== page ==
advertisement
Home » Library » Do You Think You’re an Underachiever?

Do You Think You’re an Underachiever?

Underachievement is a stress indicator associated with physical problems and emotional discomfort. High scorers on this scale have the perception that they are not being very productive with their lives and, as a result, become very dissatisfied with themselves.

If you scored high on this scale, you’ll need to learn how to steer yourself in more productive directions. Like all stress indicators, underachievement may be the result of faulty thinking. Even a highly productive person can perceive him or herself as being an underachiever. Learning to have a rational view of your life is an important step in conquering underachievement.

Underachievement is related to disappointment with ourselves, in contrast to excessive disappointment as measured on the disappointment scale, which is largely related to disappointment with others.

Underachievers do not believe they are accomplishing what they have set out to do and consequently feel frustrated that they are not achieving at their “ideal” level. Some of these people may actually take a little more time to do things. Others may mistakenly feel that they take more time.

If you perceive yourself as frequently falling short of your goals, then you are likely to tell yourself to do more and more. Underachievers may actually accomplish much in their lives, but not realize it because of unrealistic standards.

Fact or fantasy?

Underachievement means that you are accomplishing less than you expect. First, determine if there is a sound and rational basis for your underachievement. (Maybe you don’t have the skill required to reach your goals.) If you occasionally fail to meet your expectations, then look more closely at what is really preventing you from doing what you want.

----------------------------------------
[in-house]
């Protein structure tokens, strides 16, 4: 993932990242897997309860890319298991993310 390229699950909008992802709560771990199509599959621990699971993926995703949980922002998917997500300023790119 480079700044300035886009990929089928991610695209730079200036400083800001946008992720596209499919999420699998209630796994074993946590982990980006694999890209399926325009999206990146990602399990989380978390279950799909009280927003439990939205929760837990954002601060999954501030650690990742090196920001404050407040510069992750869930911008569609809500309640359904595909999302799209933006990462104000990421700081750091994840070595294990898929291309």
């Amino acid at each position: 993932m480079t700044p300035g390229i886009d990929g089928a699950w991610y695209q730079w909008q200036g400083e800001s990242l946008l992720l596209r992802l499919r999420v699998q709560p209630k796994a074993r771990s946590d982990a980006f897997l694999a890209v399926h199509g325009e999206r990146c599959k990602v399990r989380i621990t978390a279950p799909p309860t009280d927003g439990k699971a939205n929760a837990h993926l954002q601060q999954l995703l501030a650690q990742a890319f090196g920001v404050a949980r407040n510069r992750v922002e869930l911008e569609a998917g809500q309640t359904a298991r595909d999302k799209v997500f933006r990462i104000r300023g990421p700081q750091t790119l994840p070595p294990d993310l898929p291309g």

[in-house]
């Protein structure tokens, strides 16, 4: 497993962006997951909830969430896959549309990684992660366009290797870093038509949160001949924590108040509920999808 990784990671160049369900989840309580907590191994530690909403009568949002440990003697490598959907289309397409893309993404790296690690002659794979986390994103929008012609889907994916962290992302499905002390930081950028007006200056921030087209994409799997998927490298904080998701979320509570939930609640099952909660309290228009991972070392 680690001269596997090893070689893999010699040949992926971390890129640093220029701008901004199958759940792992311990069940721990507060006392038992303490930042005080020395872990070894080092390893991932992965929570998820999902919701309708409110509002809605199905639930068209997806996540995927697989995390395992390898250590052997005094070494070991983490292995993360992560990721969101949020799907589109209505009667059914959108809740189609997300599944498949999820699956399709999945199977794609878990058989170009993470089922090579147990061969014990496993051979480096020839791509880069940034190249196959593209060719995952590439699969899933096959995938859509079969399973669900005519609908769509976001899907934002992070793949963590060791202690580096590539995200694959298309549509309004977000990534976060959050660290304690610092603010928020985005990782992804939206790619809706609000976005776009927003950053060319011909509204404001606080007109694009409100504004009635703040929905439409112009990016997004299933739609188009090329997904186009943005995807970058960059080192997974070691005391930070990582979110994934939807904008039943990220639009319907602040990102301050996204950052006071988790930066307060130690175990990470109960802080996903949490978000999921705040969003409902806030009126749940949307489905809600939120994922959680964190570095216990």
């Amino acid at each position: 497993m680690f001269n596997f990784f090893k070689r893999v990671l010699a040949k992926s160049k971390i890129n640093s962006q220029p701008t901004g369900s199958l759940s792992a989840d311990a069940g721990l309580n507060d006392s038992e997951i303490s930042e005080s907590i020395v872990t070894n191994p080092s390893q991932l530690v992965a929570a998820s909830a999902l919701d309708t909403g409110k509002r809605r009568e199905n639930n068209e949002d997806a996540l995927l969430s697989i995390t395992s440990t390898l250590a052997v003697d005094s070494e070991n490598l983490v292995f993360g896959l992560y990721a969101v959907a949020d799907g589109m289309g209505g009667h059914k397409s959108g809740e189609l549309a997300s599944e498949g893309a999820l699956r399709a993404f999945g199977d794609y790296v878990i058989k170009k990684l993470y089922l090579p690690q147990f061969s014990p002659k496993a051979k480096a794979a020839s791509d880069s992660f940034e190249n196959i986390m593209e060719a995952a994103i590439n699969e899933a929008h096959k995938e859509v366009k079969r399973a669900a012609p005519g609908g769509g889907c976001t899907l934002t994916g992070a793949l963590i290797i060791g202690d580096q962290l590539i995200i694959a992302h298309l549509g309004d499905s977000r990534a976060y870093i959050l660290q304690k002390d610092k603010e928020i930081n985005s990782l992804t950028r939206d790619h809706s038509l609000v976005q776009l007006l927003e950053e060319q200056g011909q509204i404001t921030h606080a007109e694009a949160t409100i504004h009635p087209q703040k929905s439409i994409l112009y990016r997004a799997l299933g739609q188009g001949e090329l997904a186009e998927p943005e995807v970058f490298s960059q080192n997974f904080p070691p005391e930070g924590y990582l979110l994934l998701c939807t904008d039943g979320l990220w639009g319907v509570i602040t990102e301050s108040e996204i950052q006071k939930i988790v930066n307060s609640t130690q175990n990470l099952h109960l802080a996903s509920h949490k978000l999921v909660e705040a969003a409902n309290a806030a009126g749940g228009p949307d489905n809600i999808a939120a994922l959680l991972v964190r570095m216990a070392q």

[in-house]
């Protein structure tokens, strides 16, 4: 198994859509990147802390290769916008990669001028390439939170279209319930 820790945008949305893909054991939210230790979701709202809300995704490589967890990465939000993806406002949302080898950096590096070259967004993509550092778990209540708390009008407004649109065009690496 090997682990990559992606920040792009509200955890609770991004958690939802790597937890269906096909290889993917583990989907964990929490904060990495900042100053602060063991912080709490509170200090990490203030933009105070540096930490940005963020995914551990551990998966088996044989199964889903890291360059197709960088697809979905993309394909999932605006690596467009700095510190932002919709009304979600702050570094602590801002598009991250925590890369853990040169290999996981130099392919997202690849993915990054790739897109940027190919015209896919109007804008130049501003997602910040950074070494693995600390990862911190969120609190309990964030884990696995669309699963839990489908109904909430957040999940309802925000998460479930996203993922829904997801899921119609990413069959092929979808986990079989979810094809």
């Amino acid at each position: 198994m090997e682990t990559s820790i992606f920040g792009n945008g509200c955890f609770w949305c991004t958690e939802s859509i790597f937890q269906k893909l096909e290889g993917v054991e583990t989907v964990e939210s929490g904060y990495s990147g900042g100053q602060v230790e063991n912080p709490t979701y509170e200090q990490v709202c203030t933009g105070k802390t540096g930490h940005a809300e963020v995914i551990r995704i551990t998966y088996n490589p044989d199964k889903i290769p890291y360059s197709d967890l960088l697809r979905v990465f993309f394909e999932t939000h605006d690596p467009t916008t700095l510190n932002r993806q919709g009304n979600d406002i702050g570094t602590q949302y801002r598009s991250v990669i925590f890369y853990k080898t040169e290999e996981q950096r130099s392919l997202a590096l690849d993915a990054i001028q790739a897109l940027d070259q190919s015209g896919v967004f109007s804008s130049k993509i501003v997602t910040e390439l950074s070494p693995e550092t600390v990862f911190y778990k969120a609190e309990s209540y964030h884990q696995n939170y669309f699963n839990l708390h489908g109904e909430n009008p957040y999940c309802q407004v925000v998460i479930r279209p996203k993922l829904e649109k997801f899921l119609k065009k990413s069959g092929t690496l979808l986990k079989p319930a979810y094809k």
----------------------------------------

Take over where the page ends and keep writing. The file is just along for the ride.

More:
First, ask yourself, “Did I truly fail at what I set out to do?” Then take a different perspective. Perhaps there are different levels of success. Consider that life may be just a quest for constant improvement. Or ask yourself, if you come very close to succeeding but miss the mark by only a little, is that really failure?

Readjust your self-expectations

If you feel like an underachiever but you really are accomplishing much, then you are setting yourself up for failure and disappointment. The solution is to scale down or modify what you expect.

Setting realistic and achievable expectations and goals produces a feeling of well-being and success. Yet too many of us set goals that cannot be achieved. Readjusting expectations is a healthy and productive way to reduce your stress. As the adage goes, “Learn to walk before you run.”

Become a better planner

Because underachievement often results from poor planning and inadequate organization, learn to improve yourself in these critical areas.

Seek assistance from those who know how to plan and be organized, attend workshops and seminars on being more productive, or read books or listen to tapes on organization. Learn better time-management skills and develop a better organization for yourself, your office, and home.

Become more positive

Some underachievement may be due to mild or severe depression. If you are very depressed, seek professional help. Review the section on negative mood. Ultimately, you will need to change your thinking about some aspects of your life in order to feel better.

Do You Think You’re an Underachiever?


Harold Cohen, Ph.D.

APA Reference
Cohen, H. (2018). Do You Think You’re an Underachiever?. Psych Central. Retrieved on July 16, 2019, from https://psychcentral.com/lib/are-you-an-underachiever-2/
Scientifically Reviewed
Last updated: 8 Oct 2018
Last reviewed: By a member of our scientific advisory board on 8 Oct 2018
Published on Psych Central.com. All rights reserved.